If the entire extent of your knowledge about "The Lebanon" comes from that awful '80s track by The Human League, then we hate to break it to you, buddy, but you're old. Like, really old. Lebanese food is something that should really be very much on your radar. There's not many eating experiences than can match dipping a piping hot pita into a mass of smoky baba ghanouj. And, thankfully, in today's day and age, you won't struggle to find a restaurant specialising in the best of Lebanon's traditional food and drink in the capital.
London hasn't always been such a vibrant and welcome melting pot of different cultures, however. It wasn't until the escalation of Lebanon's civil war in the mid-1970s that thousands of Lebanese people were forced to move to the city in search of a new life. Displaced from their homeland, many sought to establish roots back to Lebanon through various restaurants, cafés, coffee shops, and bakeries purveying the dishes they grew up eating. For the benefit of, well, pretty much everyone.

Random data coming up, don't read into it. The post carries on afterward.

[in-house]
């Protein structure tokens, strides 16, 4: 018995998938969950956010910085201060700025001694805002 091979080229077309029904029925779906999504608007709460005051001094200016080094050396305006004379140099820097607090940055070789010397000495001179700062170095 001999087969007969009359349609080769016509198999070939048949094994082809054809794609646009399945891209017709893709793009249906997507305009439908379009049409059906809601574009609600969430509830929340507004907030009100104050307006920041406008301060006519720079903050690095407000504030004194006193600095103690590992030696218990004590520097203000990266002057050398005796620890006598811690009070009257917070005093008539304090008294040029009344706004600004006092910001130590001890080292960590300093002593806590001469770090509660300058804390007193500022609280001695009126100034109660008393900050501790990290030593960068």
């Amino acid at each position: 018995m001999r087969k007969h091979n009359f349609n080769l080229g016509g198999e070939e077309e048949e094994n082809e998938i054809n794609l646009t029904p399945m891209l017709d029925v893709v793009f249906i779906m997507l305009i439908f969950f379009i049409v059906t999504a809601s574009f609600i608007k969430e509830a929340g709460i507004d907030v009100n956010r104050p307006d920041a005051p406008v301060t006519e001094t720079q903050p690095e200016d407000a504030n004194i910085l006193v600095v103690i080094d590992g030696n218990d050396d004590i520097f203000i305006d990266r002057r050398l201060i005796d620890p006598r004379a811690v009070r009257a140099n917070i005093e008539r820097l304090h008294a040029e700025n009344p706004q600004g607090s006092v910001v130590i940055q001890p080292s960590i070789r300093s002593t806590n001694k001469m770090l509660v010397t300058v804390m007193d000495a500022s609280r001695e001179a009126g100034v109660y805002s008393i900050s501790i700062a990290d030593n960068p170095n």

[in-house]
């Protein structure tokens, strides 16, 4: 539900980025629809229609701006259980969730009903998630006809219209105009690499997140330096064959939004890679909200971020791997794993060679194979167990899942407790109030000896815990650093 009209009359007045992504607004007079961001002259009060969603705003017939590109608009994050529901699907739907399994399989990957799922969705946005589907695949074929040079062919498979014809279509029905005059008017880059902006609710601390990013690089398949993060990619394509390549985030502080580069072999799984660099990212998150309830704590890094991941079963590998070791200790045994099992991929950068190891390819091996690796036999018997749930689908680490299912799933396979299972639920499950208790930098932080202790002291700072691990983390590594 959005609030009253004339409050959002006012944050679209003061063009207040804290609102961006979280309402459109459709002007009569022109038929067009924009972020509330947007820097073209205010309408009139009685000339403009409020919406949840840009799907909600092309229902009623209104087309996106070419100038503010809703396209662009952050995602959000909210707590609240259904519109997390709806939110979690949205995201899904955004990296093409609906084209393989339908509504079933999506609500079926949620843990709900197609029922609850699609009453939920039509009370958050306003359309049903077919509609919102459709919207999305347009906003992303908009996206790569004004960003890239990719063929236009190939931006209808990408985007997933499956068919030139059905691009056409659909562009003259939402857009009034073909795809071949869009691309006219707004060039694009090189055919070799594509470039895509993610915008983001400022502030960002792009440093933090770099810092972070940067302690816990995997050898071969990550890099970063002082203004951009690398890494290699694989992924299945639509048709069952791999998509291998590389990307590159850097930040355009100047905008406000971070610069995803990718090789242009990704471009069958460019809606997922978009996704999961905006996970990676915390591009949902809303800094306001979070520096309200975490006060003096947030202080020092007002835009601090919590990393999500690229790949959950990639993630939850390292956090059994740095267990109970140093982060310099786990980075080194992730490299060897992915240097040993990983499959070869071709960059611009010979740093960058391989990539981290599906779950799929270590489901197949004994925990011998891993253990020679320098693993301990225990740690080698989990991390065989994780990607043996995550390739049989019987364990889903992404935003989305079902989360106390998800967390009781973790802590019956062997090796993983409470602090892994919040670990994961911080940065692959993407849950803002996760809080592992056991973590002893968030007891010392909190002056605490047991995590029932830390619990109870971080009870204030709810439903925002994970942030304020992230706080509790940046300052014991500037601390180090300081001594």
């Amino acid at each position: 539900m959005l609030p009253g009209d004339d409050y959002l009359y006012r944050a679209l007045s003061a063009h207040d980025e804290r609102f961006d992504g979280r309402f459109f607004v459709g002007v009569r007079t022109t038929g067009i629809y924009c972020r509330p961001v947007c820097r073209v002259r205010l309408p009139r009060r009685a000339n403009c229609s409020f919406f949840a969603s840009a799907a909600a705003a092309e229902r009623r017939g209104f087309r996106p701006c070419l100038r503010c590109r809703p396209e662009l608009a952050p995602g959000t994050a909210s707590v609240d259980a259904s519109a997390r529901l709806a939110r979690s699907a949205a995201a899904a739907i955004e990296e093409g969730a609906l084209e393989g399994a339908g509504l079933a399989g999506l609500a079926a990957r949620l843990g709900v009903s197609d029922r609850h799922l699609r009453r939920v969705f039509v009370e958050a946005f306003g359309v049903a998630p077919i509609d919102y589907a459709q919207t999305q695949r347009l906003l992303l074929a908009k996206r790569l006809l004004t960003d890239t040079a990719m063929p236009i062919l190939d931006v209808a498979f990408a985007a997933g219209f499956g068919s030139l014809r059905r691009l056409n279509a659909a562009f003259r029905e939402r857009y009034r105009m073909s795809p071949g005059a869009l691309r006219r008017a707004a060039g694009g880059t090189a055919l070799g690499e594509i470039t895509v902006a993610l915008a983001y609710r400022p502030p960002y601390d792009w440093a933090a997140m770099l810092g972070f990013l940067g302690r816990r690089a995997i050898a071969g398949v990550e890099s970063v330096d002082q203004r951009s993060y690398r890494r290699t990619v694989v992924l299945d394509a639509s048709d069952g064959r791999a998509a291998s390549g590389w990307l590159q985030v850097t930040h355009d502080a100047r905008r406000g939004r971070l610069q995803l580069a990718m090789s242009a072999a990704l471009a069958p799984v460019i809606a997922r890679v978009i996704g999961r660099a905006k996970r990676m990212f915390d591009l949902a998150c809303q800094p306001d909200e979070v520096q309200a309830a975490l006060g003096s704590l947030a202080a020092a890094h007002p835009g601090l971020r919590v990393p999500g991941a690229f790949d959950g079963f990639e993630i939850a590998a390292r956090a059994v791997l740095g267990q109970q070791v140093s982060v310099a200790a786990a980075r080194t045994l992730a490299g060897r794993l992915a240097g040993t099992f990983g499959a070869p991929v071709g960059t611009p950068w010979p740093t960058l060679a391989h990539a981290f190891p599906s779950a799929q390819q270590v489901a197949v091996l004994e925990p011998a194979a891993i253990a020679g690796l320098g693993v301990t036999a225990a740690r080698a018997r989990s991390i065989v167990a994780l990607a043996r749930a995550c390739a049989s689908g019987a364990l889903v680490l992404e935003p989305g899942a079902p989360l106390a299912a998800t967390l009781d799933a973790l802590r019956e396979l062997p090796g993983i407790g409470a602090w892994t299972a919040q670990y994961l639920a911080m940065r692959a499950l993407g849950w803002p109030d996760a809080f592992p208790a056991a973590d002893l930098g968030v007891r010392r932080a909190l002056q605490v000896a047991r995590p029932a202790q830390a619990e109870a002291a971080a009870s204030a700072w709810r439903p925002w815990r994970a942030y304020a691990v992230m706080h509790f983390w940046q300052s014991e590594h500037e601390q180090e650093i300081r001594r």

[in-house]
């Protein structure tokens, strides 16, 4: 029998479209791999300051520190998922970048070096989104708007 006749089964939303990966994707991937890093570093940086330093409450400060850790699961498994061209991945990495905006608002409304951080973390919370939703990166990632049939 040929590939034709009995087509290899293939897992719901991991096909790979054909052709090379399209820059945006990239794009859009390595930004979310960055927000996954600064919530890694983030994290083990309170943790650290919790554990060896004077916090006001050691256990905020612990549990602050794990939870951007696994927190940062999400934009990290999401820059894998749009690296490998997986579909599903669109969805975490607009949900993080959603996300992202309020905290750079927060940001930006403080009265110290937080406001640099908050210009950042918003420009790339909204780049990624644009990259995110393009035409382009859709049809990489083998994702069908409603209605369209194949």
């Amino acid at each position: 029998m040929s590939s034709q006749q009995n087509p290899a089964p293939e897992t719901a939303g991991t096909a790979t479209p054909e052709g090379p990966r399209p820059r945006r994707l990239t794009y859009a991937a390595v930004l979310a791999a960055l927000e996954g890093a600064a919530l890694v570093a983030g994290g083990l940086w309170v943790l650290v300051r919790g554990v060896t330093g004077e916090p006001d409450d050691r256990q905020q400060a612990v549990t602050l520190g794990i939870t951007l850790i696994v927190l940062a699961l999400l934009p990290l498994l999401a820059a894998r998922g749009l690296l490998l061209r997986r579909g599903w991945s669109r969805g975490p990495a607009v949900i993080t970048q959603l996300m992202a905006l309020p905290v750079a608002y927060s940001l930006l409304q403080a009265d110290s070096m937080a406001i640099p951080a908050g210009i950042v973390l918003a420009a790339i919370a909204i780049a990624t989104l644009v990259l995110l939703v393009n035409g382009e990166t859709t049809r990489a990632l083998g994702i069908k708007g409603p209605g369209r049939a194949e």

Heaping tagines introduced eaters to exotic spices – such as cardamom, za'atar and saffron – while offering a new savoury context to familiar ingredients like dried fruit. The British palate soon found itself embracing these robust flavours in full-force. Hummus has since become part of the nation's culinary and cultural lexicon. The unfortunate consequence of that, of course, being that dessert hummus is now regrettably a thing. It's an abomination compared to Lebanese sweets like kunafi, baklava and ma'amoul, but if you ever needed concrete proof that levantine food has hit the mainstream, all you have to do is gander at an over-earnest pot of choco-chickpea spread.